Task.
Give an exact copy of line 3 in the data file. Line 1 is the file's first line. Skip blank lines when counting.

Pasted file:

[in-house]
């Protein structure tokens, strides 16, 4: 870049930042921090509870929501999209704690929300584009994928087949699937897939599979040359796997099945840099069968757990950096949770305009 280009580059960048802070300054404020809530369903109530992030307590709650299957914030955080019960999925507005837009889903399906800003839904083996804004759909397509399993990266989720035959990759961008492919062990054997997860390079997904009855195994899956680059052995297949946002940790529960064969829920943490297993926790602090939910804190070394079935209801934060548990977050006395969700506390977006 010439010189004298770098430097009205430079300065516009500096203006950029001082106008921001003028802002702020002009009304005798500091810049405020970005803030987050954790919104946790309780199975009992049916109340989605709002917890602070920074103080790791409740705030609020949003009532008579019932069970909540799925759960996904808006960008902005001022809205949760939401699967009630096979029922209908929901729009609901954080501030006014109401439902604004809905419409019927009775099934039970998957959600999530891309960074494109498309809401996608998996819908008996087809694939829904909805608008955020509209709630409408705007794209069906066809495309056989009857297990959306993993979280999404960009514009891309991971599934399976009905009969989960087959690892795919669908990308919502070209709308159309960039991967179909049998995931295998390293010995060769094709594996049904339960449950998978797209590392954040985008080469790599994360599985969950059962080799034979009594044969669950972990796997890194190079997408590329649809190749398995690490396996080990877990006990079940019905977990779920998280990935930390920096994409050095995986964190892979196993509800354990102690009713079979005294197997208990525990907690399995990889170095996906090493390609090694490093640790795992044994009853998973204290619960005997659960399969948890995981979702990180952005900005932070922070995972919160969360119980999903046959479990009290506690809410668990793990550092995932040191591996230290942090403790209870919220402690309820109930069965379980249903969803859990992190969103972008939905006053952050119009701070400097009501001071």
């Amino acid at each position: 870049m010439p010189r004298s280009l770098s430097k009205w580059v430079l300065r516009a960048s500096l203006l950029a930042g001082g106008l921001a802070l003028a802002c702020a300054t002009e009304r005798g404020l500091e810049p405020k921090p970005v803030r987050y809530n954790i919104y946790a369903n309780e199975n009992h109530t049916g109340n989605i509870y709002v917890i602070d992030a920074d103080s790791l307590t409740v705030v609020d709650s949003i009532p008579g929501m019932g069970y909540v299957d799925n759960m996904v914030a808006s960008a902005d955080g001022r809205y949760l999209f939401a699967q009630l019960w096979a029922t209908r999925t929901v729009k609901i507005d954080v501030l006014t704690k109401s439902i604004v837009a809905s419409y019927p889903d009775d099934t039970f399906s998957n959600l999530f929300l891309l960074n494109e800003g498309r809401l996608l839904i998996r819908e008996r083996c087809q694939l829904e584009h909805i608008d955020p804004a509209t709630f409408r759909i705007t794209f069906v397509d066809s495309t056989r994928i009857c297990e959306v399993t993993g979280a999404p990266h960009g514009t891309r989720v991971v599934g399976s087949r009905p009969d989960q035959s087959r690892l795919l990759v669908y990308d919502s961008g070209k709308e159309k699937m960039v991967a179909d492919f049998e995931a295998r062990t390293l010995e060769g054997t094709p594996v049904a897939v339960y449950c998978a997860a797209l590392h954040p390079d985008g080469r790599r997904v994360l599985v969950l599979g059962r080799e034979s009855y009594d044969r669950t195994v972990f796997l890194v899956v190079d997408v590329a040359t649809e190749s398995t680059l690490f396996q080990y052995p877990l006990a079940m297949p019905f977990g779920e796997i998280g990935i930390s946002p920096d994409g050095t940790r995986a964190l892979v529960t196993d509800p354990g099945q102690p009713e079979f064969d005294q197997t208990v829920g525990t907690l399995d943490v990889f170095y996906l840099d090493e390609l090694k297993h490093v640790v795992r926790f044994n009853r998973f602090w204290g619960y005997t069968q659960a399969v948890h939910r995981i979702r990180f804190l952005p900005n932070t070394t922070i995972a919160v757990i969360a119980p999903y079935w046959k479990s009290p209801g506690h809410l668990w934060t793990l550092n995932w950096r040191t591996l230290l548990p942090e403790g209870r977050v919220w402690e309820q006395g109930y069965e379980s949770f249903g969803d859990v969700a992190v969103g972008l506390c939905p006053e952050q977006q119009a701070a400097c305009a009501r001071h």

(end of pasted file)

């Amino acid at each position: 870049m010439p010189r004298s280009l770098s430097k009205w580059v430079l300065r516009a960048s500096l203006l950029a930042g001082g106008l921001a802070l003028a802002c702020a300054t002009e009304r005798g404020l500091e810049p405020k921090p970005v803030r987050y809530n954790i919104y946790a369903n309780e199975n009992h109530t049916g109340n989605i509870y709002v917890i602070d992030a920074d103080s790791l307590t409740v705030v609020d709650s949003i009532p008579g929501m019932g069970y909540v299957d799925n759960m996904v914030a808006s960008a902005d955080g001022r809205y949760l999209f939401a699967q009630l019960w096979a029922t209908r999925t929901v729009k609901i507005d954080v501030l006014t704690k109401s439902i604004v837009a809905s419409y019927p889903d009775d099934t039970f399906s998957n959600l999530f929300l891309l960074n494109e800003g498309r809401l996608l839904i998996r819908e008996r083996c087809q694939l829904e584009h909805i608008d955020p804004a509209t709630f409408r759909i705007t794209f069906v397509d066809s495309t056989r994928i009857c297990e959306v399993t993993g979280a999404p990266h960009g514009t891309r989720v991971v599934g399976s087949r009905p009969d989960q035959s087959r690892l795919l990759v669908y990308d919502s961008g070209k709308e159309k699937m960039v991967a179909d492919f049998e995931a295998r062990t390293l010995e060769g054997t094709p594996v049904a897939v339960y449950c998978a997860a797209l590392h954040p390079d985008g080469r790599r997904v994360l599985v969950l599979g059962r080799e034979s009855y009594d044969r669950t195994v972990f796997l890194v899956v190079d997408v590329a040359t649809e190749s398995t680059l690490f396996q080990y052995p877990l006990a079940m297949p019905f977990g779920e796997i998280g990935i930390s946002p920096d994409g050095t940790r995986a964190l892979v529960t196993d509800p354990g099945q102690p009713e079979f064969d005294q197997t208990v829920g525990t907690l399995d943490v990889f170095y996906l840099d090493e390609l090694k297993h490093v640790v795992r926790f044994n009853r998973f602090w204290g619960y005997t069968q659960a399969v948890h939910r995981i979702r990180f804190l952005p900005n932070t070394t922070i995972a919160v757990i969360a119980p999903y079935w046959k479990s009290p209801g506690h809410l668990w934060t793990l550092n995932w950096r040191t591996l230290l548990p942090e403790g209870r977050v919220w402690e309820q006395g109930y069965e379980s949770f249903g969803d859990v969700a992190v969103g972008l506390c939905p006053e952050q977006q119009a701070a400097c305009a009501r001071h």